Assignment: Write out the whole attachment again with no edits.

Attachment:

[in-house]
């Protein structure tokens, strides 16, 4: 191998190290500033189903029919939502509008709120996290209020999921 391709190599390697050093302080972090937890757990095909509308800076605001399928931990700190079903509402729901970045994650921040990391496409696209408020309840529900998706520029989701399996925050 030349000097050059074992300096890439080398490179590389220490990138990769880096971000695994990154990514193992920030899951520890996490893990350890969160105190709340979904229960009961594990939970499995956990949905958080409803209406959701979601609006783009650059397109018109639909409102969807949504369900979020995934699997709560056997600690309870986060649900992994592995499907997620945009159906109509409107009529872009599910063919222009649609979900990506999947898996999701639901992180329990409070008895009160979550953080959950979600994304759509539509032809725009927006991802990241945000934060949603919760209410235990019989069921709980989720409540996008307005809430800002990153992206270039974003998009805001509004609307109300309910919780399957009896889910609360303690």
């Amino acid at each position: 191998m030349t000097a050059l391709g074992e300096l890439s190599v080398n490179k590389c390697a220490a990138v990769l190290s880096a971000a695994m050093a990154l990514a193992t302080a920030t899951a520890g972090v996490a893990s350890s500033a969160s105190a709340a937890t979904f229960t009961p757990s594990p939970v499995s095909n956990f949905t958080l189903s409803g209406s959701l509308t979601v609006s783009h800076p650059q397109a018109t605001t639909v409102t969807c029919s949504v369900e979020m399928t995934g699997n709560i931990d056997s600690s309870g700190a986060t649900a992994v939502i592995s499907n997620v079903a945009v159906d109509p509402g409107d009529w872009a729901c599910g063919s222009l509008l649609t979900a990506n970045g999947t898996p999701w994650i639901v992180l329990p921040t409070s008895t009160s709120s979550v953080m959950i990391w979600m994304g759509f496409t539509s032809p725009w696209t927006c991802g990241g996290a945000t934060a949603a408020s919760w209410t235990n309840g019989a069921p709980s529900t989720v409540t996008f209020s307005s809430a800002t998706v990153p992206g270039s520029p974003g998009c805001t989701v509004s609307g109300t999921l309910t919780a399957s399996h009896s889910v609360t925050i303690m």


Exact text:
[in-house]
């Protein structure tokens, strides 16, 4: 191998190290500033189903029919939502509008709120996290209020999921 391709190599390697050093302080972090937890757990095909509308800076605001399928931990700190079903509402729901970045994650921040990391496409696209408020309840529900998706520029989701399996925050 030349000097050059074992300096890439080398490179590389220490990138990769880096971000695994990154990514193992920030899951520890996490893990350890969160105190709340979904229960009961594990939970499995956990949905958080409803209406959701979601609006783009650059397109018109639909409102969807949504369900979020995934699997709560056997600690309870986060649900992994592995499907997620945009159906109509409107009529872009599910063919222009649609979900990506999947898996999701639901992180329990409070008895009160979550953080959950979600994304759509539509032809725009927006991802990241945000934060949603919760209410235990019989069921709980989720409540996008307005809430800002990153992206270039974003998009805001509004609307109300309910919780399957009896889910609360303690």
């Amino acid at each position: 191998m030349t000097a050059l391709g074992e300096l890439s190599v080398n490179k590389c390697a220490a990138v990769l190290s880096a971000a695994m050093a990154l990514a193992t302080a920030t899951a520890g972090v996490a893990s350890s500033a969160s105190a709340a937890t979904f229960t009961p757990s594990p939970v499995s095909n956990f949905t958080l189903s409803g209406s959701l509308t979601v609006s783009h800076p650059q397109a018109t605001t639909v409102t969807c029919s949504v369900e979020m399928t995934g699997n709560i931990d056997s600690s309870g700190a986060t649900a992994v939502i592995s499907n997620v079903a945009v159906d109509p509402g409107d009529w872009a729901c599910g063919s222009l509008l649609t979900a990506n970045g999947t898996p999701w994650i639901v992180l329990p921040t409070s008895t009160s709120s979550v953080m959950i990391w979600m994304g759509f496409t539509s032809p725009w696209t927006c991802g990241g996290a945000t934060a949603a408020s919760w209410t235990n309840g019989a069921p709980s529900t989720v409540t996008f209020s307005s809430a800002t998706v990153p992206g270039s520029p974003g998009c805001t989701v509004s609307g109300t999921l309910t919780a399957s399996h009896s889910v609360t925050i303690m």